from the International Association of Pediatric Dentistry
Frequently Asked Questions For Children Ages 0-2
- When does the first tooth come in?
- When should I start cleaning my baby’s teeth?
- What is the best way to clean a baby’s mouth?
- Should I worry about my baby swallowing the toothpaste?
- When do primary (baby) teeth erupt?
- What age should a child have the first dental check up?
- Does my baby need a fluoride application at the dentist?
- When do you think my child should give up the bottle?
- Which measures should I take if I am nursing my baby?
- Do you think it is O.K. to use a pacifier?
- Could my child’s temperature be from teething?
- What do you recommend for teething?
- Why do some children get tooth decay before they are two years old?
- What can be done about my child grinding teeth at night?
- Are primary teeth important?
- Do injuries to the primary teeth affect the permanent teeth?
The first tooth usually comes in around 6 months of age. Most often it is a lower front tooth. The tooth eruption timing of primary teeth is more variable than for permanent teeth. The front 8 teeth (4 on top and 4 on bottom) usually have come in by 9-12 months of age.
The simple answer is that teeth should be cleaned as soon as the first tooth first appears. Brushing your baby’s teeth with a size appropriate toothbrush and with full strength fluoride toothpaste (1000 ppm) has proven to be the best protection against tooth decay. Children 0-3 years should use a size of a grain of rice of fluoride toothpaste. Training toothpastes offer NO protection against tooth decay.
Before teeth erupt, parents can use a clean, small gauze pad or a clean dry wash cloth. The teeth and gums are wiped to remove liquid and food debris. This can be done before bedtime. As soon as the child gets the first tooth, a small, soft toothbrush can be used to clean the all surfaces of the teeth, paying special attention to the grooves on the chewing surfaces of the molars as well as the gums and tongue, using the amount of Fluoride toothpaste shown above. When the child is old enough, parents should teach and encourage spitting out the toothpaste. Rinsing thoroughly is not necessary. Studies show that the best protection against cavities is to brush and spit. Parents should always supervise the toothbrushing routine on young children.
If you are using no more than the size of a grain of rice of Fluoride toothpaste twice a day, it is safe if the baby swallows it. The very small amount has been calculated to be safe even for a 6 month old. However, it is easy to wipe the excess toothpaste away with a clean gauze or towel while you brush your baby’s teeth.
Visiting a dentist when the first tooth erupts or by the first birthday is recommended to help reduce the number of infants and children who suffer from preventable tooth decay.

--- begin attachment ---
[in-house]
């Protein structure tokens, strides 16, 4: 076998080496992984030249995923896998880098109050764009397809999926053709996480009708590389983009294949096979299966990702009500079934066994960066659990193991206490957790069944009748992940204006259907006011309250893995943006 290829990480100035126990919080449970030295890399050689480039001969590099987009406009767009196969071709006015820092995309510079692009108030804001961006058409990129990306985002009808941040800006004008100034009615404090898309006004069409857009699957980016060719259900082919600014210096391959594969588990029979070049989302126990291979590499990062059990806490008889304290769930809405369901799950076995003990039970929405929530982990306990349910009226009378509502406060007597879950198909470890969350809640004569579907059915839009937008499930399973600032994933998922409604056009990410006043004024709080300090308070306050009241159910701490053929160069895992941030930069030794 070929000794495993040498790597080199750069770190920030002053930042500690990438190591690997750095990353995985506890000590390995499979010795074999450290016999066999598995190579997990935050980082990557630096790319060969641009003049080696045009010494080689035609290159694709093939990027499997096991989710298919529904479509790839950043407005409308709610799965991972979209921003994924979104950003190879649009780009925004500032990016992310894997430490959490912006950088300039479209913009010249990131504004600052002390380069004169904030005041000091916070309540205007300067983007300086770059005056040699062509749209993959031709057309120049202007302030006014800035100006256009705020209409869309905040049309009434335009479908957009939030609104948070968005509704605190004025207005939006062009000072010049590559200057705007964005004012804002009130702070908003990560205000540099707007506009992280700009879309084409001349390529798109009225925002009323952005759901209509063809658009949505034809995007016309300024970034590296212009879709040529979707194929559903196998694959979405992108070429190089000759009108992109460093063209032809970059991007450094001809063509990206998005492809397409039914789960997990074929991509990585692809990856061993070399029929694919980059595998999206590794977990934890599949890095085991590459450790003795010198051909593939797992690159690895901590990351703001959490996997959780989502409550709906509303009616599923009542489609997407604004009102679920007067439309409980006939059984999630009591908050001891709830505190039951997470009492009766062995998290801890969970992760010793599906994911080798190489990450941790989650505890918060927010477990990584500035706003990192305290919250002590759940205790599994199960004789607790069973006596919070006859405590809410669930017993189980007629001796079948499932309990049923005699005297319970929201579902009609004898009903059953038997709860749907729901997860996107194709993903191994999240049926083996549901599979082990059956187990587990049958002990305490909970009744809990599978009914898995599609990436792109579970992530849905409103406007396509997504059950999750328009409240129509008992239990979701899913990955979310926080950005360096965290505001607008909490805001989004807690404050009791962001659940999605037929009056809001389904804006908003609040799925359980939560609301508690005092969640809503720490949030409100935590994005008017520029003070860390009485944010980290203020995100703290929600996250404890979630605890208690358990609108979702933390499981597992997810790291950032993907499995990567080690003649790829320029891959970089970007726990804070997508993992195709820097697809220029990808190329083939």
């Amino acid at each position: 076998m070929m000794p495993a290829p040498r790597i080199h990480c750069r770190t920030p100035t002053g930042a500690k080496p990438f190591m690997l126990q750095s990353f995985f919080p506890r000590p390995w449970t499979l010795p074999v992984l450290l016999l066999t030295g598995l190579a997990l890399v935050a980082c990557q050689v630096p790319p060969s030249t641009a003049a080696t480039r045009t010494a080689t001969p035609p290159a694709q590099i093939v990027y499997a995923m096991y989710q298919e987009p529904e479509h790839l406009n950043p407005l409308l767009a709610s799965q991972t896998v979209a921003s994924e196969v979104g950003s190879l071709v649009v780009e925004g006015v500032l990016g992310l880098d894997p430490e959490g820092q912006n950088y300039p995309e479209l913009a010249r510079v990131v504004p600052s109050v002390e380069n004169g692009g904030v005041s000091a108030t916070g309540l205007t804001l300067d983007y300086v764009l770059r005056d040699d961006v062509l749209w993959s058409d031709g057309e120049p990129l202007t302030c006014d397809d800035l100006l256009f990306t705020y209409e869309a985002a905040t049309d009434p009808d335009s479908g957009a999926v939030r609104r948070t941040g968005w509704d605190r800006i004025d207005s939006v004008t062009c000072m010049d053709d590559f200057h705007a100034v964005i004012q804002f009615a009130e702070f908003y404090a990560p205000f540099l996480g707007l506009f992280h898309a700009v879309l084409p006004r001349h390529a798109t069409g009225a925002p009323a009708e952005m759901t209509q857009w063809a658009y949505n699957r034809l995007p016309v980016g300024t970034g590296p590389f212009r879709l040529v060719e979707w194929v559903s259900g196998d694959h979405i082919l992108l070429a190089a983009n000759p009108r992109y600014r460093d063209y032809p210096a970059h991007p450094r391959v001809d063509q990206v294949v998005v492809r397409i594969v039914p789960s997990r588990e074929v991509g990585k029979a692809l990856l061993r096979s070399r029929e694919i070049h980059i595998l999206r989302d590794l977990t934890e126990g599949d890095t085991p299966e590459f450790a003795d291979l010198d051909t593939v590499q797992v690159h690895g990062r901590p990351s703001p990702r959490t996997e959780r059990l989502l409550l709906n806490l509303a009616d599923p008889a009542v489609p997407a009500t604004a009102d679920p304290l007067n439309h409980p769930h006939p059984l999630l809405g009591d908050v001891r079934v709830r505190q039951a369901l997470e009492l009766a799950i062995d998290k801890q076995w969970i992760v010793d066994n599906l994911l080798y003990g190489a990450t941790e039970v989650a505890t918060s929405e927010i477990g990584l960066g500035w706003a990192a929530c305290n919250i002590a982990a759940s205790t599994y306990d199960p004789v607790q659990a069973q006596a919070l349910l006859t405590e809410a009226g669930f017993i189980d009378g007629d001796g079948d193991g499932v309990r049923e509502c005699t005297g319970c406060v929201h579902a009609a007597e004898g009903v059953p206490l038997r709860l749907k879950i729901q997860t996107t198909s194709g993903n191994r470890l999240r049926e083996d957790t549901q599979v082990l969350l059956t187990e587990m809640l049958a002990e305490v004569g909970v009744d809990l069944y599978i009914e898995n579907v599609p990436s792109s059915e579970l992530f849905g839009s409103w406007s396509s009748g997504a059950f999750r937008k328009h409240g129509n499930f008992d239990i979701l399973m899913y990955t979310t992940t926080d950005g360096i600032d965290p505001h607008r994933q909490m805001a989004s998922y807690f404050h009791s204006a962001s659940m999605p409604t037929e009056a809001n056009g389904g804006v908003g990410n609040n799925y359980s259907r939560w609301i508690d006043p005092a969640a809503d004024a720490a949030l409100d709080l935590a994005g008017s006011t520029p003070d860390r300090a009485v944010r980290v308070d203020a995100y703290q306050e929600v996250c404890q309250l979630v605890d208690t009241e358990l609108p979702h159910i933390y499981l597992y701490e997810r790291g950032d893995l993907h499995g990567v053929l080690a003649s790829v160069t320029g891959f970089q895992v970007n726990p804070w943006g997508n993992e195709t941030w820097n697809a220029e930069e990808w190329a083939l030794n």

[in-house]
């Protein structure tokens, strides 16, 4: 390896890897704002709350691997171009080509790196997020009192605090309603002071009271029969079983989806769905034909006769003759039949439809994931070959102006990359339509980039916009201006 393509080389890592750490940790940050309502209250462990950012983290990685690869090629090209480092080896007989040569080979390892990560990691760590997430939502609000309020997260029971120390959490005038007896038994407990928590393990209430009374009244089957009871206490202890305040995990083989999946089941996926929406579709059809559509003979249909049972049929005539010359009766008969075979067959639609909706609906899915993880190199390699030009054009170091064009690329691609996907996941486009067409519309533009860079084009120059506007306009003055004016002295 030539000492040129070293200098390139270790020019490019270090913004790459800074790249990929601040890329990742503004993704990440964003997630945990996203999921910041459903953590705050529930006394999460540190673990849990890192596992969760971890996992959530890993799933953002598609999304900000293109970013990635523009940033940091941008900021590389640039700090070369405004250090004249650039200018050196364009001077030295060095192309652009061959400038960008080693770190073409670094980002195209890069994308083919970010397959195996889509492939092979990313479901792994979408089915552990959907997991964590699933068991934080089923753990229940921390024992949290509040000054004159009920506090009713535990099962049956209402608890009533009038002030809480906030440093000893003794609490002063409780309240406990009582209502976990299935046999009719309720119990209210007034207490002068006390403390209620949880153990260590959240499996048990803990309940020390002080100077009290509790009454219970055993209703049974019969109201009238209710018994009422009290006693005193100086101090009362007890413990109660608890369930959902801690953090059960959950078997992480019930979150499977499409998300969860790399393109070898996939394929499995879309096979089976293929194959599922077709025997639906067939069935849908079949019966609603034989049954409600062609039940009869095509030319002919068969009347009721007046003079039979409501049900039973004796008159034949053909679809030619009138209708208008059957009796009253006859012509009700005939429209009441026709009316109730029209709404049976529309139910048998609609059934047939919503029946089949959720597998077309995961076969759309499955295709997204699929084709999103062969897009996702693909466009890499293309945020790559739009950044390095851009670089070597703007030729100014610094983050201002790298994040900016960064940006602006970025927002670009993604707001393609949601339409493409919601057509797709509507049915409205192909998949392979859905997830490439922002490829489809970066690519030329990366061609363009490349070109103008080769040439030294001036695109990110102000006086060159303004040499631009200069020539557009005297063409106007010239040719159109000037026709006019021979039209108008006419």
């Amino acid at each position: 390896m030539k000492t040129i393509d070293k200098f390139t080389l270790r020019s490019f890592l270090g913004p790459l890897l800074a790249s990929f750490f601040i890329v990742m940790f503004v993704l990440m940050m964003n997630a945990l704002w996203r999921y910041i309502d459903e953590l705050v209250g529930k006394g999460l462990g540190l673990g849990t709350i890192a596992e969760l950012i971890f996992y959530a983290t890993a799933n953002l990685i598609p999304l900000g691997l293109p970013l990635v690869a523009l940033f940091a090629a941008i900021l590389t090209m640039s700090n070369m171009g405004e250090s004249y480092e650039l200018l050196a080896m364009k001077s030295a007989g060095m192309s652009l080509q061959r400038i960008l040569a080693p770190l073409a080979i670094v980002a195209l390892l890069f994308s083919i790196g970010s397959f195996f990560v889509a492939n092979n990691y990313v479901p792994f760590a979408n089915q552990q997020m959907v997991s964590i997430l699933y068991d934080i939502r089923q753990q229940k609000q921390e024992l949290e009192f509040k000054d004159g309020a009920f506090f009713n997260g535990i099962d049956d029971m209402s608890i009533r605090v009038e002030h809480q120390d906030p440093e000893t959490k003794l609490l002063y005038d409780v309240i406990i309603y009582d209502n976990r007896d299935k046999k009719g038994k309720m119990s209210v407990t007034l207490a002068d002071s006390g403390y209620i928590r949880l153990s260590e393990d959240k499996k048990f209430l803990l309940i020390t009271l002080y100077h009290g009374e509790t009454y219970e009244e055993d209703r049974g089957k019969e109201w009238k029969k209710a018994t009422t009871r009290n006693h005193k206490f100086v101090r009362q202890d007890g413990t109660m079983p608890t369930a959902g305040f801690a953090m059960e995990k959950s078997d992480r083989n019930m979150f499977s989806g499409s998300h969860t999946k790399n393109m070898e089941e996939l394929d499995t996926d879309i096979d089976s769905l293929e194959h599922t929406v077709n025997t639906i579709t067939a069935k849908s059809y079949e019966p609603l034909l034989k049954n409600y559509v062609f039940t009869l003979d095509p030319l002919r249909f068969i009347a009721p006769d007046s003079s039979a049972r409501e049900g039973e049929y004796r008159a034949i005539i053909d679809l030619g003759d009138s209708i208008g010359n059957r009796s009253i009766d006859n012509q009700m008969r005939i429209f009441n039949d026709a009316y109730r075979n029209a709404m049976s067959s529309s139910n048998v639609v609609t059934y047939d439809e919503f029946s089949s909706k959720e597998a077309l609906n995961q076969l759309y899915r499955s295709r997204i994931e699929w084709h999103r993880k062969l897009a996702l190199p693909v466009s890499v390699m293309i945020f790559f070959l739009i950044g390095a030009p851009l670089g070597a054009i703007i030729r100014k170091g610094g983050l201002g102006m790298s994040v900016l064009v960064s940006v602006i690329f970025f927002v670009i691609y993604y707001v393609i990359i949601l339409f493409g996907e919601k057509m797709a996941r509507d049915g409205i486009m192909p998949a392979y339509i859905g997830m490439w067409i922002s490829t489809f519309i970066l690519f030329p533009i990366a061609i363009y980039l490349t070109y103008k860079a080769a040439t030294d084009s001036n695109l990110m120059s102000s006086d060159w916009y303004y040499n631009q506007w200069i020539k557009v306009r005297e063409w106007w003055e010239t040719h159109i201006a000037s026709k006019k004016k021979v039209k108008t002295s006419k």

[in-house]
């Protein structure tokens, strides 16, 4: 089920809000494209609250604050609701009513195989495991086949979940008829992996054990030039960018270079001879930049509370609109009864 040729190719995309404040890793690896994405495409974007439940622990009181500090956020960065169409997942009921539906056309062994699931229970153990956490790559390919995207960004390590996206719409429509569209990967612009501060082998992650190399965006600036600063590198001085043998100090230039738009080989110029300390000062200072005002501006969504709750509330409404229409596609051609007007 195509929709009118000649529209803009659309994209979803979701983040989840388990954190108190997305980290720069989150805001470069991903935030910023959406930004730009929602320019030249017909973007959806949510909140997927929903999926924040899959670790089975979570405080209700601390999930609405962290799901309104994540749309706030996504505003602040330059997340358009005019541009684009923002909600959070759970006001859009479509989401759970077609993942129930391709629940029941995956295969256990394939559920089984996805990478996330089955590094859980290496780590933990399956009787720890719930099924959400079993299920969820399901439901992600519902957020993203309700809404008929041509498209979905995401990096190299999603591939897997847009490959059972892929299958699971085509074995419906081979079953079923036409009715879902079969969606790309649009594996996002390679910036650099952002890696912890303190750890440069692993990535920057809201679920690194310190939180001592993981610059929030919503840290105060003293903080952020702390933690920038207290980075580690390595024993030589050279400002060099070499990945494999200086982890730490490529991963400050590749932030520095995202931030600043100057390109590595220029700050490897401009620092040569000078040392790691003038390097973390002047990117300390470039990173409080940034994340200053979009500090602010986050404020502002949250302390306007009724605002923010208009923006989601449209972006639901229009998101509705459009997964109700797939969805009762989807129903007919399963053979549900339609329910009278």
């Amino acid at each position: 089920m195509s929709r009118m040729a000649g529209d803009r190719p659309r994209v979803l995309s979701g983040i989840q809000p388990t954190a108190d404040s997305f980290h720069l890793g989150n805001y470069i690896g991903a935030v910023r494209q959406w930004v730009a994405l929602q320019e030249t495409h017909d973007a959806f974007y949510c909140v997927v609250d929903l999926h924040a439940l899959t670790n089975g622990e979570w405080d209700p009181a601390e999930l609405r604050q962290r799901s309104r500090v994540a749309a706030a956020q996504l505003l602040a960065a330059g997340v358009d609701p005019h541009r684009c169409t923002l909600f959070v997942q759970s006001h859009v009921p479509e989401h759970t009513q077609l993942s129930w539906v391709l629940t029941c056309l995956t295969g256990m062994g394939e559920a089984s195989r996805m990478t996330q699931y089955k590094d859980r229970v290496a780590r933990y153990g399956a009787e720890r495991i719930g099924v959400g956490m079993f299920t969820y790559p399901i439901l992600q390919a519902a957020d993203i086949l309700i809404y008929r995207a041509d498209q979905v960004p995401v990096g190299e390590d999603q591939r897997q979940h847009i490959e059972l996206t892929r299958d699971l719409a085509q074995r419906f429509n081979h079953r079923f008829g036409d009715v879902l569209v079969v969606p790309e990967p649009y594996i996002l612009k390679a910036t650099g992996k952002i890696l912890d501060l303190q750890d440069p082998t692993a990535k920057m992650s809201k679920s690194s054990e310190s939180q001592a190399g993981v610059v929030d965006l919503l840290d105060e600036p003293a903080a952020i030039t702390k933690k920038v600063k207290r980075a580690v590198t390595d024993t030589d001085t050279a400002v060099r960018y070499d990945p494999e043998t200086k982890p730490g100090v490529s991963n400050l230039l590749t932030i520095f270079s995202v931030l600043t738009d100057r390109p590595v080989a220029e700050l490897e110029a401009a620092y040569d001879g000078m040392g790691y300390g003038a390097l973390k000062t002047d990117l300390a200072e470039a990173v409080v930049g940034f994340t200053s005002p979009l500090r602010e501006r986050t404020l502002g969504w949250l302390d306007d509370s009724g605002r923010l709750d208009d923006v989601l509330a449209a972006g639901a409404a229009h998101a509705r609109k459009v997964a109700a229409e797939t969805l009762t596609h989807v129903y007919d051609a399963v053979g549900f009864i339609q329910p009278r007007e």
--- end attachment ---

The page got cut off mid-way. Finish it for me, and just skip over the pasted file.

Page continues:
Why? Seeing the child early gives the dentist the opportunity to examine the mouth and confirm normal oral development. Most importantly, the teeth can be examined for cleanliness. It gives the dentist the opportunity to provide advice on prevention and make the best care plan for your child. It also gives parents the chance to discuss feeding practices, teething and mouth habit. If the child is determined to be at risk of getting cavities, the dentist can apply extra preventive measures like Fluoride varnish. The best plan is to prevent problems from happening rather than to fix problems once they do.
Many babies get cavities soon after their teeth grow into their mouth, as we discuss in question 13. When children are at risk of having cavities, an application of fluoride varnish at the dentist can make their teeth stronger. When you take your child for a dental visit at age 1, and every six months after that, your dentist can evaluate if your child is at risk of having cavities, or already having early signs of having cavities. In that case applying fluoride varnish is an easy, safe and very effective method to protect your baby’s teeth. When children already have the beginning of cavities, applying fluoride varnish every 3 months can prevent the cavities from growing larger, and can even reverse the process. Talk to your dentist about your child’s individual needs for fluoride applications.
For those babies not being breast fed, there is general agreement that around one year of age is a good time to wean baby from the bottle. Pediatric dentists like to see children give up bottles as soon as possible. That is because they see an alarming number of toddlers with Early Childhood Caries. This type of decay, which begins on the front teeth, can result from prolonged use of a milk or sweetened liquid bottle, or when it is put into bed with the baby. Same thing can happen when the baby drinks sweet liquids from a sippy cup.
Weaning from the bottle seems to follow two paths. The first is stopping the bottle suddenly. It is a “cold turkey” approach. The second method is a gradual reduction in the usage of the bottle. Reduction usually begins during the day when baby is able to drink from a cup. The last and most difficult bottle to be discontinued is the bottle before bedtime.
Parents should keep in mind that it is not the bottle or the sippy cup that cause the problem. It is the sweet drinks in them that can cause cavities. If your baby has to suck from a bottle or a sippy cup after the teeth erupt, the best is to put only WATER in them. This approach also helps by creating the healthy habit of drinking water rather than sweet drinks.